Behind The Scenes: Three Situations Dog Boarding Staff Members Encounter

Posted on: 17 March 2015

Have you ever dropped off or picked up your dog from a boarding kennel and marveled at the organized chaos in the facility? From the outside looking in, a boarding kennel may seem like a loud, disorderly place. Boarding facility staff are quite possibly among the most coordinated and composed group of dog lovers you will ever find. Here is a peek into what staff members deal with each and every day, and how you can help.

Lying Dog Owners

Like parents, dog owners usually see no wrong in their children. Dog boarding staff members do not know clients' dogs' personality nuances nearly as well as the dog owners. Thus, staff members must rely on what dog owners tell them--and dog owners frequently lie, or at least withhold the truth.

For example, if your dog is fearful around certain genders, races, or age groups, you might be too embarrassed to alert boarding staff to your dog's prejudices. Or, if your very large dog unexpectedly mounts peoples' legs, you might refrain from warning the boarding staff. Staff members work with all kinds of canine personalities, so they are fully aware of the variety of embarrassing habits dogs often have. If you do not tell staff members details like this, you are putting staff members at risk because they are unable to prepare for surprise attacks, unforeseen fear biting, and other potentially dangerous behaviors.

Lack of Medically Necessary Supplies

When dog owners go on trips, especially last-minute ones, they are often so sidetracked with packing and transportation arrangements that they overlook their pet's medical needs. This places boarding staff in a very stressful situation.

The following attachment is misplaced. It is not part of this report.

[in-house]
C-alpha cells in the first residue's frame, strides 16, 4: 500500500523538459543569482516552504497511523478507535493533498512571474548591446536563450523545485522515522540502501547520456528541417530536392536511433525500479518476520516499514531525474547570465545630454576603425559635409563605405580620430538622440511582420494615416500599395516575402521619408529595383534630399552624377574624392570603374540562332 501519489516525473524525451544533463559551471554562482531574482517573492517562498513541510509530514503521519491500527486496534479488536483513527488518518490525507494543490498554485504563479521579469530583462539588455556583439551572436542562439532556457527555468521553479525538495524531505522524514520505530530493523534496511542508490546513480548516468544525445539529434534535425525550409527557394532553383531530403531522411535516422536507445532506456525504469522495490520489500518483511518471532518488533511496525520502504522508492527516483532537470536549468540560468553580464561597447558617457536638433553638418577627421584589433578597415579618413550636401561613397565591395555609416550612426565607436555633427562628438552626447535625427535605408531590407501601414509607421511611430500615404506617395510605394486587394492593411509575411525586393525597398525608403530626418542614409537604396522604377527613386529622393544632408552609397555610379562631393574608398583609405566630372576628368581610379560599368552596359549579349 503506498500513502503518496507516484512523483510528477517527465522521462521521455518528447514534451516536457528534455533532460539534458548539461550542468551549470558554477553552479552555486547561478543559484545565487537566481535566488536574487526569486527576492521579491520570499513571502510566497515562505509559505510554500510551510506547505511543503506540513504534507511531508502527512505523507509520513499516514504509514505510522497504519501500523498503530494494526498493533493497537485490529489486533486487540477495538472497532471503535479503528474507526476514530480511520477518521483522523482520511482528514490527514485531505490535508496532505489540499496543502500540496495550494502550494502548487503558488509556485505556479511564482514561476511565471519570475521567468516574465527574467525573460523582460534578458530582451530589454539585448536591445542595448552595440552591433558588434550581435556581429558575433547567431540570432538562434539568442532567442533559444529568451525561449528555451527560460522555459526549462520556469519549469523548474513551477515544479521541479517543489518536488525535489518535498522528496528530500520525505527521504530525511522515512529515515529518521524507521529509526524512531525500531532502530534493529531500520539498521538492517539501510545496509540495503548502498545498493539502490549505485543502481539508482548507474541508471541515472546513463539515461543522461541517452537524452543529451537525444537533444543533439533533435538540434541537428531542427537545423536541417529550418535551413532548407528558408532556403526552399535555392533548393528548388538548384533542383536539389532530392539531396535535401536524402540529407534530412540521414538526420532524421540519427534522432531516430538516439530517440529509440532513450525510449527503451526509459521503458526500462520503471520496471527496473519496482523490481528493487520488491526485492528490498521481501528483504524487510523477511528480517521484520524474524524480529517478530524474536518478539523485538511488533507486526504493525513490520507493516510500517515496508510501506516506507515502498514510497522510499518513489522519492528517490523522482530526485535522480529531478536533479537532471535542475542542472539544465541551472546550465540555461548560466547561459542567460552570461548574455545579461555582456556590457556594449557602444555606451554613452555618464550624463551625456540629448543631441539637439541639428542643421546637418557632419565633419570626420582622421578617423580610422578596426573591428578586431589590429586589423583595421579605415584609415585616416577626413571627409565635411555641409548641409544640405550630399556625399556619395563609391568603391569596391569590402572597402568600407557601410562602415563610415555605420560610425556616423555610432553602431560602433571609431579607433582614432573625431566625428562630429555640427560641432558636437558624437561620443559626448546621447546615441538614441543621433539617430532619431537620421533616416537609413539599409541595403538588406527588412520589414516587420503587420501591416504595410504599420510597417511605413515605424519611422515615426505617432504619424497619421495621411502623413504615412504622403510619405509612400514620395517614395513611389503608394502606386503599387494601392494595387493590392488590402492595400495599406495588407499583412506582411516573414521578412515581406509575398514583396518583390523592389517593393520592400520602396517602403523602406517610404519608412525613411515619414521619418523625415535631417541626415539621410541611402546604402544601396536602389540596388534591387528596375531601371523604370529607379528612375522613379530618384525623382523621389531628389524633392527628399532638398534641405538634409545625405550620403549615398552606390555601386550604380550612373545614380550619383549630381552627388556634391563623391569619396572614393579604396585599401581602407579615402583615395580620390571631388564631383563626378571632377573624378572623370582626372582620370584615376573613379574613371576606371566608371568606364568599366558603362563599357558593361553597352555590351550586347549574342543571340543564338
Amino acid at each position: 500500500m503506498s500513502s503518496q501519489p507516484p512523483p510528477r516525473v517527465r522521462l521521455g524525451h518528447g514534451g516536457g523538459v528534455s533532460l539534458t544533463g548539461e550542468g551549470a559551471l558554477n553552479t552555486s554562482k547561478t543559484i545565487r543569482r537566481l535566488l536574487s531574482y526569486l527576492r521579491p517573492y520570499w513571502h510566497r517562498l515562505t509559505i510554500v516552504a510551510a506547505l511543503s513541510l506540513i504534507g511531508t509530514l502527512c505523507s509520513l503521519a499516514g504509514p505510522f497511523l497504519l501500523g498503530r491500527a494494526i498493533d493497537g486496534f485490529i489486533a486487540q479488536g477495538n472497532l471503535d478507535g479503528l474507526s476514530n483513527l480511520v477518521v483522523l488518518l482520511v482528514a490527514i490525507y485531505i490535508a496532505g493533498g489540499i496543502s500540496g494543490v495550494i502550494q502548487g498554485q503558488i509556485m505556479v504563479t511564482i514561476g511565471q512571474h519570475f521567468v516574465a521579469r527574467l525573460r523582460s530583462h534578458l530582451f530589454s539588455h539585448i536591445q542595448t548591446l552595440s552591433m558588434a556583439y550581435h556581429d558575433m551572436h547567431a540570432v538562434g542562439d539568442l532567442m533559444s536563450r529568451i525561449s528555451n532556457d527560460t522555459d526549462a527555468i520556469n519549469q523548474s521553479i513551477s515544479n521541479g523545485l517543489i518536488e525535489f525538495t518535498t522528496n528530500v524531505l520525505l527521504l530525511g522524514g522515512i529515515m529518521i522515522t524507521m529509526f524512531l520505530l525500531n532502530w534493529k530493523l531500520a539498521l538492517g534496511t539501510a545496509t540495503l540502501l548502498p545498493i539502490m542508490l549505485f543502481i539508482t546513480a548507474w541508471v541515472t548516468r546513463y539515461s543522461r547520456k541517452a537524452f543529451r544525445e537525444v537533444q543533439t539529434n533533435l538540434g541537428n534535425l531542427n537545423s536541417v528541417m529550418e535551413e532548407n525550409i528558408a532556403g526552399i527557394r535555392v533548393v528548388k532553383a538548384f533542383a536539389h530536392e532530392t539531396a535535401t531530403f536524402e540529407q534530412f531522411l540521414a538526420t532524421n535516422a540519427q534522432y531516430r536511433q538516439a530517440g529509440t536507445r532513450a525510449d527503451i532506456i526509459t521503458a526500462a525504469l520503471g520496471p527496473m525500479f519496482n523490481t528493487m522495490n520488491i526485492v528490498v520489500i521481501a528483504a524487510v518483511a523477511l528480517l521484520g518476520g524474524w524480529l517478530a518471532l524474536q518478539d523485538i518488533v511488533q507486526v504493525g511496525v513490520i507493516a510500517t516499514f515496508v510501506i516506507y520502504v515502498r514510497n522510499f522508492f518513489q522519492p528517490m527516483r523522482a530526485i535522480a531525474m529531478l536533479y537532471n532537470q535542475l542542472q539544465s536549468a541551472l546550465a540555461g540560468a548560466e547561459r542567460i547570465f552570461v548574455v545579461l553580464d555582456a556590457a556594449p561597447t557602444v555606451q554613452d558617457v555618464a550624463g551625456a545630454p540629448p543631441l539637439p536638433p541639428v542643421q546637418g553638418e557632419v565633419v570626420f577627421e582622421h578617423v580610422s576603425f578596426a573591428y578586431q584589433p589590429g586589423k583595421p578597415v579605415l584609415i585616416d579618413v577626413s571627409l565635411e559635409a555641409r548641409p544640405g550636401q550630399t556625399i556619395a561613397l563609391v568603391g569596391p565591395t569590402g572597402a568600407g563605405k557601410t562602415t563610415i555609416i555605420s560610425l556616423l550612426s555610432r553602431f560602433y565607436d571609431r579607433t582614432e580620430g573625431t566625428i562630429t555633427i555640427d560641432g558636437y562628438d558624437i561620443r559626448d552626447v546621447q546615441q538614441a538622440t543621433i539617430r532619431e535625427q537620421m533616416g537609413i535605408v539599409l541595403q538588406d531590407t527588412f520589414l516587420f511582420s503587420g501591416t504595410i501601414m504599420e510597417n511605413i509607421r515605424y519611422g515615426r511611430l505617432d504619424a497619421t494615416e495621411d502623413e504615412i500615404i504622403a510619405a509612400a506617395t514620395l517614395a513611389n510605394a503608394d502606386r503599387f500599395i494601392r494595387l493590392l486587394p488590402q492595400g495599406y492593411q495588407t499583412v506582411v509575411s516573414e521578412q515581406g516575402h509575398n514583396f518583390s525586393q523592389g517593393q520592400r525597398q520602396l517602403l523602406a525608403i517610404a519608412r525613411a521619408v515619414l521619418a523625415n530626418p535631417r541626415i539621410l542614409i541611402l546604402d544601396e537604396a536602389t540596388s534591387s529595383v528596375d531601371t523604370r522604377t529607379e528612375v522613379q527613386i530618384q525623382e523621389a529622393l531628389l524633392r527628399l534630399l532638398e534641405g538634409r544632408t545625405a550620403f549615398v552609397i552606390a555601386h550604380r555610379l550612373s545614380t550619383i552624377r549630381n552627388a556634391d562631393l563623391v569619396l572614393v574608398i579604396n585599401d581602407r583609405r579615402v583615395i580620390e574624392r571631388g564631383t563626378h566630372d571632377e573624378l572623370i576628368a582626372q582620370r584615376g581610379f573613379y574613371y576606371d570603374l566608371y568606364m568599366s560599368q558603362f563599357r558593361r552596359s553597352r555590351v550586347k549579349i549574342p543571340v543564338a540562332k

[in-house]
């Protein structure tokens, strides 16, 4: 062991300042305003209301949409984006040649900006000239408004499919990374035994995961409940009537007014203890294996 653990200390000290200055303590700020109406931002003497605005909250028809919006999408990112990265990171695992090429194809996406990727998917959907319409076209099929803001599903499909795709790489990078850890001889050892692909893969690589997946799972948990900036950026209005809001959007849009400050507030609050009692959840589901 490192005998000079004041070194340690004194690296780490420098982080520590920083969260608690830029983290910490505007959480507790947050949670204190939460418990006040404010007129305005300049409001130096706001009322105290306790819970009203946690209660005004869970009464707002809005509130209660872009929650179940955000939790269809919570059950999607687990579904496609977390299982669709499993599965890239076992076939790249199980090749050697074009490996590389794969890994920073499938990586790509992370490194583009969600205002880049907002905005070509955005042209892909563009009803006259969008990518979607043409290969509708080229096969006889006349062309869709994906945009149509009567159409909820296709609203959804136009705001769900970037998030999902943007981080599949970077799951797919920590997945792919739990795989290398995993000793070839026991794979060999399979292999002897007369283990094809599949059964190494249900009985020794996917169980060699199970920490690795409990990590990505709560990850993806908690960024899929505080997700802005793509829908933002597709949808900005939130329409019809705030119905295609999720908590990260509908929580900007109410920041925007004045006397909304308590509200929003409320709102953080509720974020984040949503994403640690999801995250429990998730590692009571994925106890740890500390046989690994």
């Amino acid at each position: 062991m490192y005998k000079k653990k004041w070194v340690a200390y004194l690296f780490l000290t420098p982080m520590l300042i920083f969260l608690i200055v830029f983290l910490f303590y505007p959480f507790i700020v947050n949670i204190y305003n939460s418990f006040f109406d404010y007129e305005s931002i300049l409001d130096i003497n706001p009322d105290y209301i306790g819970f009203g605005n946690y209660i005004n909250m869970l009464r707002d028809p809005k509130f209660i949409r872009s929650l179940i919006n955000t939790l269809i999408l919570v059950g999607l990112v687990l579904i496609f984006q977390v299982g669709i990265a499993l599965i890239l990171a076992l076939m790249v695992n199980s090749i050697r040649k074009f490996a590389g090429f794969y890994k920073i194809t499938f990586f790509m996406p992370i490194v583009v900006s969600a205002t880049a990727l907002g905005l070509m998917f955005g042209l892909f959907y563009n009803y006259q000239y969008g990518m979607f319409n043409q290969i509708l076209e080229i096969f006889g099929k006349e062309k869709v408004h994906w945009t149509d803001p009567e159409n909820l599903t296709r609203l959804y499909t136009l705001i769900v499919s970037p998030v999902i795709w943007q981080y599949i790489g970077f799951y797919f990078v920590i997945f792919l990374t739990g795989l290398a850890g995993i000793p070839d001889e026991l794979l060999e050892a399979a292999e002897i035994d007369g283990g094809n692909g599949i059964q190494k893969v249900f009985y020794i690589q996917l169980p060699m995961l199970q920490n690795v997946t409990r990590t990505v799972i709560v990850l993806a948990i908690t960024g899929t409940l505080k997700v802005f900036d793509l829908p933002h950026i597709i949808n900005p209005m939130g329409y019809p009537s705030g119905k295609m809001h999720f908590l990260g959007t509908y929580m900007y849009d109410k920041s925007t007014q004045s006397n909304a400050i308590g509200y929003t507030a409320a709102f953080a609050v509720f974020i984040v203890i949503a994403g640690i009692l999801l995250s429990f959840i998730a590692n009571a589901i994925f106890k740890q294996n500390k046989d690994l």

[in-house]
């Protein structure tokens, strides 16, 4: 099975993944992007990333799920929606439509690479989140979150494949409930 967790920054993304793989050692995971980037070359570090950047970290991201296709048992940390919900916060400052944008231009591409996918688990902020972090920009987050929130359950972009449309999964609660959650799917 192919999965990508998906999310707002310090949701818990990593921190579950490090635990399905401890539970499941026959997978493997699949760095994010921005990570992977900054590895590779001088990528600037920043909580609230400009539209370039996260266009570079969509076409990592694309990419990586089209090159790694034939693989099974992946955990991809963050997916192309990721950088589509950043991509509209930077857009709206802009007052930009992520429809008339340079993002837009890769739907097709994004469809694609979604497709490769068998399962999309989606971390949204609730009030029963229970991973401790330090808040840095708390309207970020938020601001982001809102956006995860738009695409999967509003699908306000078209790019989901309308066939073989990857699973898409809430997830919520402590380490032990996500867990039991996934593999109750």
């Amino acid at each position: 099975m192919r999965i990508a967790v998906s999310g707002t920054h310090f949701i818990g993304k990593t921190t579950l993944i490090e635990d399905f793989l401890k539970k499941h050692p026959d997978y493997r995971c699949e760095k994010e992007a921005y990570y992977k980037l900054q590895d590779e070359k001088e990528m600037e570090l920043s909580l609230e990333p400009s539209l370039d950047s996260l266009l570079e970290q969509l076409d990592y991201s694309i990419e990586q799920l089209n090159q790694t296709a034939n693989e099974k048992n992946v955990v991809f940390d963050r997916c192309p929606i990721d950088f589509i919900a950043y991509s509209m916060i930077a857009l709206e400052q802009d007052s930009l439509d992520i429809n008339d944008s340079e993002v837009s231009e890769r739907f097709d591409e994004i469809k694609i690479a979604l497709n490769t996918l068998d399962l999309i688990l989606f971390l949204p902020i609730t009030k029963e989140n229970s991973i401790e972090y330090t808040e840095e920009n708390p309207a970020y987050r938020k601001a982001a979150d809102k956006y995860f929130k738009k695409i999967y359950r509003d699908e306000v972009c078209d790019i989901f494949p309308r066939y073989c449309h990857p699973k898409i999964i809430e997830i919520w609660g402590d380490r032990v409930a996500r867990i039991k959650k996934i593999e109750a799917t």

If your dog needs medication, leave more than enough dosages with the facility in case your trip takes longer than expected. Also leave dosing instructions and your veterinarian's phone number. If a dog owner does not leave enough medication with boarding staff, that pet is at risk and can even die. Boarding facilities will have a veterinarian on call, but that is no guarantee that the veterinarian will have a dog's medication on hand.

Abandoned and Abused Pets

Unfortunately, many people bring their unwanted pets to boarding facilities and then refuse to pick them up. Boarding staff try to contact these owners, but the owners might ignore phone calls or change their phone numbers. In some cases, these owners are moving and do not want to take their pets to shelters and think that boarding facilities are more likely to prevent their pets from becoming euthanized. This places an additional burden on boarding staff who love dogs (naturally), but are left in the dark about what really happened to the owner. Staff members will not want to re-home an abandoned dog if there is a chance the owner is simply hospitalized, for example.

Not all people treat their pets as lovingly as you treat your dog, either. Abusive owners leave town and board their pets, too. When boarding facility staff suspect that a dog is being abused at home, they often feel a moral obligation to report their suspicions. Yet, it is not always easy to differentiate an abused dog and a rescued animal. To err on the side of reporting could cause a responsible dog owner to lose a beloved pet, but to err on the side of not reporting could subject that dog to future abuse. Talk to a center like All Creatures Inn for more information.